Beyond Requirements: U.S. Army Health and Medicine
One of the biggest researchers on and users of technology in the realm of NUIs is the military. In one project, Microsoft’s public sector innovation team is working with the U.S. Army’s Communications-Electronics Research, Development, and Engineering Center (CERDEC) to bring new and useful interfaces to the warfighter – whether in forward combat areas or in medical facilities like the Walter Reed Army Medical Center.
One of these projects is called COMET, which is a Microsoft Surface-powered multi-touch “command and control” applications, but the possibilities go far beyond that. Our discussions with Army medical personnel and technologies about the four areas above – rehabilitation, telemedicine, training and education, and neurocognitive and psychological treatment – are of great interest for many reasons. Consider that the Army is deployed around the world, trains people under heavy stress for very difficult missions, and deals with an inordinate amount of conditions like post-traumatic stress disorder (PTSD) and traumatic brain injury (TBI).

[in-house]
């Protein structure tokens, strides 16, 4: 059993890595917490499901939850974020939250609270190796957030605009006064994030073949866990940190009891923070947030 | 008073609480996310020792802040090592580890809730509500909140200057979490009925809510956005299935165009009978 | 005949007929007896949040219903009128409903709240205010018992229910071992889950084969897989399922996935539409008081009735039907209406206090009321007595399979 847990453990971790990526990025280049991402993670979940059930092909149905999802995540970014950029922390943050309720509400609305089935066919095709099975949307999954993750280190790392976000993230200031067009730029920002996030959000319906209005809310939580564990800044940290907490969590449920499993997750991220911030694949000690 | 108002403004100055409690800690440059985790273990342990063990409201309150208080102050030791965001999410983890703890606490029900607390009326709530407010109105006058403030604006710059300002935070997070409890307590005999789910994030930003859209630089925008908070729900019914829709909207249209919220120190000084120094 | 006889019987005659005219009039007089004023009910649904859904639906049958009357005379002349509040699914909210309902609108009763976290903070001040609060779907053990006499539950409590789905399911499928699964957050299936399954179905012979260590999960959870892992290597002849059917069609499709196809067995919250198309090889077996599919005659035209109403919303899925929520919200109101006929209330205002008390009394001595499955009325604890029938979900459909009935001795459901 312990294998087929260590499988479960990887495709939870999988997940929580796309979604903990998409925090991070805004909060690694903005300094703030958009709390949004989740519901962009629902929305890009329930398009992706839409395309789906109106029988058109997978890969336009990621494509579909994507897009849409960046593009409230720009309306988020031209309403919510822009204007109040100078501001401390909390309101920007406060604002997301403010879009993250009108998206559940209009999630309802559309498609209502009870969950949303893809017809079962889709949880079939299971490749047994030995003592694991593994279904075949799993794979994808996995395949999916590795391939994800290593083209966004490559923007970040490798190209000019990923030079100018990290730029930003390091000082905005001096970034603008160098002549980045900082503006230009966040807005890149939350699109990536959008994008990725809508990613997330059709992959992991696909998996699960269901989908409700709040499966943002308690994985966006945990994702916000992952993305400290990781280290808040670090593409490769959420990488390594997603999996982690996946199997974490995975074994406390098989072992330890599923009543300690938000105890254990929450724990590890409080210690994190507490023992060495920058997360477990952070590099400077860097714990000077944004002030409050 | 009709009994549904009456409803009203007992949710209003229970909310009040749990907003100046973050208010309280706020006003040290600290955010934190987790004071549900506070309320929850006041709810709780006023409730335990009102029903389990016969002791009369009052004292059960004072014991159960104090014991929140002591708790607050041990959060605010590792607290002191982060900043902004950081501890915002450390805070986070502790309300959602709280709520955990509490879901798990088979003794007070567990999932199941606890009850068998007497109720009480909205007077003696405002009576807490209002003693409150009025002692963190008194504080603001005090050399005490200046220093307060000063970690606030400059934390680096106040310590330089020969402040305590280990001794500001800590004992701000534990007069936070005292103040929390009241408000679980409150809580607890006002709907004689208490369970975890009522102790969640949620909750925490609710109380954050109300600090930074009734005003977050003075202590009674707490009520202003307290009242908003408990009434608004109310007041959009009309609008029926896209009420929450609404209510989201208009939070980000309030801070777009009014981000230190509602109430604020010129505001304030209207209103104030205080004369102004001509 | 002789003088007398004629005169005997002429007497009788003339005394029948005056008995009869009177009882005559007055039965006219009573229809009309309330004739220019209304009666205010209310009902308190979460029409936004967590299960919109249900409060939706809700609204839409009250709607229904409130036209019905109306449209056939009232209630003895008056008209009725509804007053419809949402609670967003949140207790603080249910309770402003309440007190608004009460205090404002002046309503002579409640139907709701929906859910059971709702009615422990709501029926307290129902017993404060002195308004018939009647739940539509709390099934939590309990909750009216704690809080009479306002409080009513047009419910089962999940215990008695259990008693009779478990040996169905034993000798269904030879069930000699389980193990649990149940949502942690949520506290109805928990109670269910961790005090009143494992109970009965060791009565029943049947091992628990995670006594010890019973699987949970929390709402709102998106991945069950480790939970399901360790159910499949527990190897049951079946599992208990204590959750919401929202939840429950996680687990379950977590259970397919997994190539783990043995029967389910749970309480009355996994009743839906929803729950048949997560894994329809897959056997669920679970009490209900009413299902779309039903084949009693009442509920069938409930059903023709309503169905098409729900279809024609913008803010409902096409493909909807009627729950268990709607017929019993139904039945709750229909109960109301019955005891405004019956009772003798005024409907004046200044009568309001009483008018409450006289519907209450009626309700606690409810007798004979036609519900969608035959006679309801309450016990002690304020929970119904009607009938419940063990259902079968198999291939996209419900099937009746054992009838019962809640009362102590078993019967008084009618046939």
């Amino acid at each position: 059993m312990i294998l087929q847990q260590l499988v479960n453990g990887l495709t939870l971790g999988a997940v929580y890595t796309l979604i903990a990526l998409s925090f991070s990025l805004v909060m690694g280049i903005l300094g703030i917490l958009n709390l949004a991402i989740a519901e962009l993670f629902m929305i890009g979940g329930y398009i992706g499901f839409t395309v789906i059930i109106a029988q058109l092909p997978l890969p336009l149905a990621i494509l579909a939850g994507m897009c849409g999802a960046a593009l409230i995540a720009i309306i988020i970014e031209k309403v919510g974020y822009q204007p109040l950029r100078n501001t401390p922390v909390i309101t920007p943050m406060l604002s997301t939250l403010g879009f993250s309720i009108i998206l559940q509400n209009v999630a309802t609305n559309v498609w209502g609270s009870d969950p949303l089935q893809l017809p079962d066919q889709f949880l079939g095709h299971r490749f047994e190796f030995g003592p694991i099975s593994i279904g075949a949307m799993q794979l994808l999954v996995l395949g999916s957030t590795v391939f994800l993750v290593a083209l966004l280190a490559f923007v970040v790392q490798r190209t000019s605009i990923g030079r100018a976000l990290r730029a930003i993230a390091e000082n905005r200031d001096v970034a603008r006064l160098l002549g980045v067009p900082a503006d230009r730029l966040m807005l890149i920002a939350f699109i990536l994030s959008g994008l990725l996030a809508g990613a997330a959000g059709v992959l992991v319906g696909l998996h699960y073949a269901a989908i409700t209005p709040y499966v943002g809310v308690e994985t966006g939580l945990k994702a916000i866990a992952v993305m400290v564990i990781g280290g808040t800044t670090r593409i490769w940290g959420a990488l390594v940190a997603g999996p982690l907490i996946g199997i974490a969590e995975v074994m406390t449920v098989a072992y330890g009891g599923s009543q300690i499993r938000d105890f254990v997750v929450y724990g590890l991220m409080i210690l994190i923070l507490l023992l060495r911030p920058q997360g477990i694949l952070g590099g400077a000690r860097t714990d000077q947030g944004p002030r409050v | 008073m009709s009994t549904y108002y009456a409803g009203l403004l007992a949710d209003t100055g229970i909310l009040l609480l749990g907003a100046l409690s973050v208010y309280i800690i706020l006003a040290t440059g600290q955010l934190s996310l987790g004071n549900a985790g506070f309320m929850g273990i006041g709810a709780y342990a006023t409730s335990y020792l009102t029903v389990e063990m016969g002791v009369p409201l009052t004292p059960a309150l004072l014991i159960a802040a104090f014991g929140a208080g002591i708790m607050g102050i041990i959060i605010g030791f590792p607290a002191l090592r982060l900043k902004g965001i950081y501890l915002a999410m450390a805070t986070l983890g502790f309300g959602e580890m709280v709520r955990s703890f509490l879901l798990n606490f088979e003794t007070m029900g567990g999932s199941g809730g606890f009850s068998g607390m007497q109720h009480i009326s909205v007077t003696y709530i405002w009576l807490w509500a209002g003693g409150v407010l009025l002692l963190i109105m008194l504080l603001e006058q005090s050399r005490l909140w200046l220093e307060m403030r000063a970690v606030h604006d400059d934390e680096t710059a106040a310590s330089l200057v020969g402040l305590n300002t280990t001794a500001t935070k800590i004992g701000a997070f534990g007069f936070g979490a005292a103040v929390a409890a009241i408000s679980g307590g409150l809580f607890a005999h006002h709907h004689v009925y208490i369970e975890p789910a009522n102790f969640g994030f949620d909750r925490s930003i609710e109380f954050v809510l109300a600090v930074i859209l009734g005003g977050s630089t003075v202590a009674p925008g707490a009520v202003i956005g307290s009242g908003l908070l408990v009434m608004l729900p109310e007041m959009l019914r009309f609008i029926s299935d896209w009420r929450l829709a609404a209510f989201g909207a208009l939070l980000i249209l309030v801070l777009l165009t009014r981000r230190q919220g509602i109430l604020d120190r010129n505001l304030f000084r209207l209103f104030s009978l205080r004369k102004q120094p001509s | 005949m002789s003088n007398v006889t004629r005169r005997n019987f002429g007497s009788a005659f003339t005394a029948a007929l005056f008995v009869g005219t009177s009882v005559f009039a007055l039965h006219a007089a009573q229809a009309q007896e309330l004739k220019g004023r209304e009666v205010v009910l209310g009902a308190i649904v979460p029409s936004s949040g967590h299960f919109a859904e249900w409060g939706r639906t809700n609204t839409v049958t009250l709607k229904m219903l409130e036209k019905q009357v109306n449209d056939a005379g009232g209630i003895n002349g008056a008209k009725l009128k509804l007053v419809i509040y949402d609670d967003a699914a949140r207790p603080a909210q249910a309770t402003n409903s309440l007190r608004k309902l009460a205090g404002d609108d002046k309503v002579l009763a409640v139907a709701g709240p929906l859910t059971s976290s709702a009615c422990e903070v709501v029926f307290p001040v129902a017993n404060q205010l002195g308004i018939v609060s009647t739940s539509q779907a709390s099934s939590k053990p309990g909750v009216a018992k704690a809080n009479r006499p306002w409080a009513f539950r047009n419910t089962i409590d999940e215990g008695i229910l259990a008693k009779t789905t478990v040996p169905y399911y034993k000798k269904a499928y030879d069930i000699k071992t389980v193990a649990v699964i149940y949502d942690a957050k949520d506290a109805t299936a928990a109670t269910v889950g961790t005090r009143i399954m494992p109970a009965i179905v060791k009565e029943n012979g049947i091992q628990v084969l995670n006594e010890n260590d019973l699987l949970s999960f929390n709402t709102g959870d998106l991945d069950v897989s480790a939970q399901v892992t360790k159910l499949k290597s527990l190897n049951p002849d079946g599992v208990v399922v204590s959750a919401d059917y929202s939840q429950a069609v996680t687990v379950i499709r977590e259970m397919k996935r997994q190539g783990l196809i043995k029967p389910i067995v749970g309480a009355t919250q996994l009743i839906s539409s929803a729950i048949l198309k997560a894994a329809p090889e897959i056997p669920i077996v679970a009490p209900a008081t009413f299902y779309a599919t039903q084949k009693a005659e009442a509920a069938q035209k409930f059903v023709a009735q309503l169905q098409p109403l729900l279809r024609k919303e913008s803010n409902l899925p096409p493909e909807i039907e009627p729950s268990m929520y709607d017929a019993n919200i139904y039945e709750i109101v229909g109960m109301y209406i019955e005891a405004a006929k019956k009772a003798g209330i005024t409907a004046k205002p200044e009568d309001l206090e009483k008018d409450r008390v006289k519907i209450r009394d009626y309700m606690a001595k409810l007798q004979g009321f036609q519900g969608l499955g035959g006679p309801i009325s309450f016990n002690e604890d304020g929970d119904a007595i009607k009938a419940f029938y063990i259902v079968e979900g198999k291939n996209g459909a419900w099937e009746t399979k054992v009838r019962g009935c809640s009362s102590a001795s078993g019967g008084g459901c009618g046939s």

While it’s very fun to play Kinect games and imagine the possibilities, for public sector organizations like the Army this technology is very serious business. We are working with them to go “beyond requirements” to push the limits of how emerging technologies like NUIs can help them with their very difficult, very human problems.
A Glimpse Ahead: Computers Will Never Be the Same
Wired recently ran a bold story explaining how technology like Kinect shows where the future of Microsoft – and computing – may lie, once that technology “merges” with what we now know as the PC. It’s smart speculation, but with the recent acquisition of a 3D-gesture company named Canesta, there’s no question that Microsoft (and surely other companies) will be interested in this emerging area of NUIs for some time to come. To paraphrase Bill Buxton, making technology work in a natural and seamless way for users is the ultimate goal.
And this goes beyond health and medicine into other areas of public good like education, where “gaming” is getting a fresh look. Unlike the somewhat lackluster “edutainment” of decades past, NUIs put new approaches in a higher class. For example, the Smithsonian is using NUIs on Surface devices to engage children in learning.
Eric Kloper, Scot Osterweil, and Katie Salen, in their MIT research paper Moving Learning Games Forward: Obstacles, Opportunities, and Openness, write: